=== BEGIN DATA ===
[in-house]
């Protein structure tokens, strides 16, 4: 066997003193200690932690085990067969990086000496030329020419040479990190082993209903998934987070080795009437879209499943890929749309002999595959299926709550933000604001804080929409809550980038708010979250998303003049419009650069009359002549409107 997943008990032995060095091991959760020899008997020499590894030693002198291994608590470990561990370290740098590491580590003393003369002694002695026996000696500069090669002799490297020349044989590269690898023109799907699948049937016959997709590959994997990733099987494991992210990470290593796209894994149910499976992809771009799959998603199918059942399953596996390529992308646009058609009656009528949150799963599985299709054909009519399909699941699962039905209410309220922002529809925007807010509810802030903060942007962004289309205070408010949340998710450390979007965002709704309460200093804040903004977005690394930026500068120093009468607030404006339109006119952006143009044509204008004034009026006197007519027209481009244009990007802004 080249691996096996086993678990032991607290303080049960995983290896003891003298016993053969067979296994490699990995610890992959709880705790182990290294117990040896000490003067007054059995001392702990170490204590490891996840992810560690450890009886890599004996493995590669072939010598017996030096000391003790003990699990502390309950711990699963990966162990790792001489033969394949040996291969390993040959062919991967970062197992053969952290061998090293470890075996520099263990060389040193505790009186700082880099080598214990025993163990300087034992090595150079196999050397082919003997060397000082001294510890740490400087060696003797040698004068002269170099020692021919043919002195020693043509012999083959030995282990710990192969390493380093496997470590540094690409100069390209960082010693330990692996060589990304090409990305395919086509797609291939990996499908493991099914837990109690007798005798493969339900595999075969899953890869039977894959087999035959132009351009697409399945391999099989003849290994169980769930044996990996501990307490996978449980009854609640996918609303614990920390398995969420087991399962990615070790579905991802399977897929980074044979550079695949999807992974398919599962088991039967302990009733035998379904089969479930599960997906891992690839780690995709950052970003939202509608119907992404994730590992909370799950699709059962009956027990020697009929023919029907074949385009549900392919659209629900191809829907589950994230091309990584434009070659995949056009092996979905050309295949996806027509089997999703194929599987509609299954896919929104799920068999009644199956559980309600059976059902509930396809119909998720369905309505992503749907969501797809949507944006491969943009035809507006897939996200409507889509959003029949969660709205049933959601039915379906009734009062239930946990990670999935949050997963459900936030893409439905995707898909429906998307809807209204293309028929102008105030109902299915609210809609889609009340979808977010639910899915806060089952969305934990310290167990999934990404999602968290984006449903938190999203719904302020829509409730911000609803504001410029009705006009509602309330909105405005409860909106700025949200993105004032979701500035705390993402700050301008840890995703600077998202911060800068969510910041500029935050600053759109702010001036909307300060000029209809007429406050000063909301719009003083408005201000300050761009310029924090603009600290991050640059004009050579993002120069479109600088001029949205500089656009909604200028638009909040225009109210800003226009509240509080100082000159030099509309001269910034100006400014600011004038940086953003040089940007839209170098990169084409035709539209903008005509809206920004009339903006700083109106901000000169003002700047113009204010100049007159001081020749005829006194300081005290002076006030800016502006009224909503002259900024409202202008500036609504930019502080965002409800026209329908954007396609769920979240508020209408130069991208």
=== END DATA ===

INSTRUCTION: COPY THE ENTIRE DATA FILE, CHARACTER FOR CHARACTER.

[in-house]
């Protein structure tokens, strides 16, 4: 066997003193200690932690085990067969990086000496030329020419040479990190082993209903998934987070080795009437879209499943890929749309002999595959299926709550933000604001804080929409809550980038708010979250998303003049419009650069009359002549409107 997943008990032995060095091991959760020899008997020499590894030693002198291994608590470990561990370290740098590491580590003393003369002694002695026996000696500069090669002799490297020349044989590269690898023109799907699948049937016959997709590959994997990733099987494991992210990470290593796209894994149910499976992809771009799959998603199918059942399953596996390529992308646009058609009656009528949150799963599985299709054909009519399909699941699962039905209410309220922002529809925007807010509810802030903060942007962004289309205070408010949340998710450390979007965002709704309460200093804040903004977005690394930026500068120093009468607030404006339109006119952006143009044509204008004034009026006197007519027209481009244009990007802004 080249691996096996086993678990032991607290303080049960995983290896003891003298016993053969067979296994490699990995610890992959709880705790182990290294117990040896000490003067007054059995001392702990170490204590490891996840992810560690450890009886890599004996493995590669072939010598017996030096000391003790003990699990502390309950711990699963990966162990790792001489033969394949040996291969390993040959062919991967970062197992053969952290061998090293470890075996520099263990060389040193505790009186700082880099080598214990025993163990300087034992090595150079196999050397082919003997060397000082001294510890740490400087060696003797040698004068002269170099020692021919043919002195020693043509012999083959030995282990710990192969390493380093496997470590540094690409100069390209960082010693330990692996060589990304090409990305395919086509797609291939990996499908493991099914837990109690007798005798493969339900595999075969899953890869039977894959087999035959132009351009697409399945391999099989003849290994169980769930044996990996501990307490996978449980009854609640996918609303614990920390398995969420087991399962990615070790579905991802399977897929980074044979550079695949999807992974398919599962088991039967302990009733035998379904089969479930599960997906891992690839780690995709950052970003939202509608119907992404994730590992909370799950699709059962009956027990020697009929023919029907074949385009549900392919659209629900191809829907589950994230091309990584434009070659995949056009092996979905050309295949996806027509089997999703194929599987509609299954896919929104799920068999009644199956559980309600059976059902509930396809119909998720369905309505992503749907969501797809949507944006491969943009035809507006897939996200409507889509959003029949969660709205049933959601039915379906009734009062239930946990990670999935949050997963459900936030893409439905995707898909429906998307809807209204293309028929102008105030109902299915609210809609889609009340979808977010639910899915806060089952969305934990310290167990999934990404999602968290984006449903938190999203719904302020829509409730911000609803504001410029009705006009509602309330909105405005409860909106700025949200993105004032979701500035705390993402700050301008840890995703600077998202911060800068969510910041500029935050600053759109702010001036909307300060000029209809007429406050000063909301719009003083408005201000300050761009310029924090603009600290991050640059004009050579993002120069479109600088001029949205500089656009909604200028638009909040225009109210800003226009509240509080100082000159030099509309001269910034100006400014600011004038940086953003040089940007839209170098990169084409035709539209903008005509809206920004009339903006700083109106901000000169003002700047113009204010100049007159001081020749005829006194300081005290002076006030800016502006009224909503002259900024409202202008500036609504930019502080965002409800026209329908954007396609769920979240508020209408130069991208």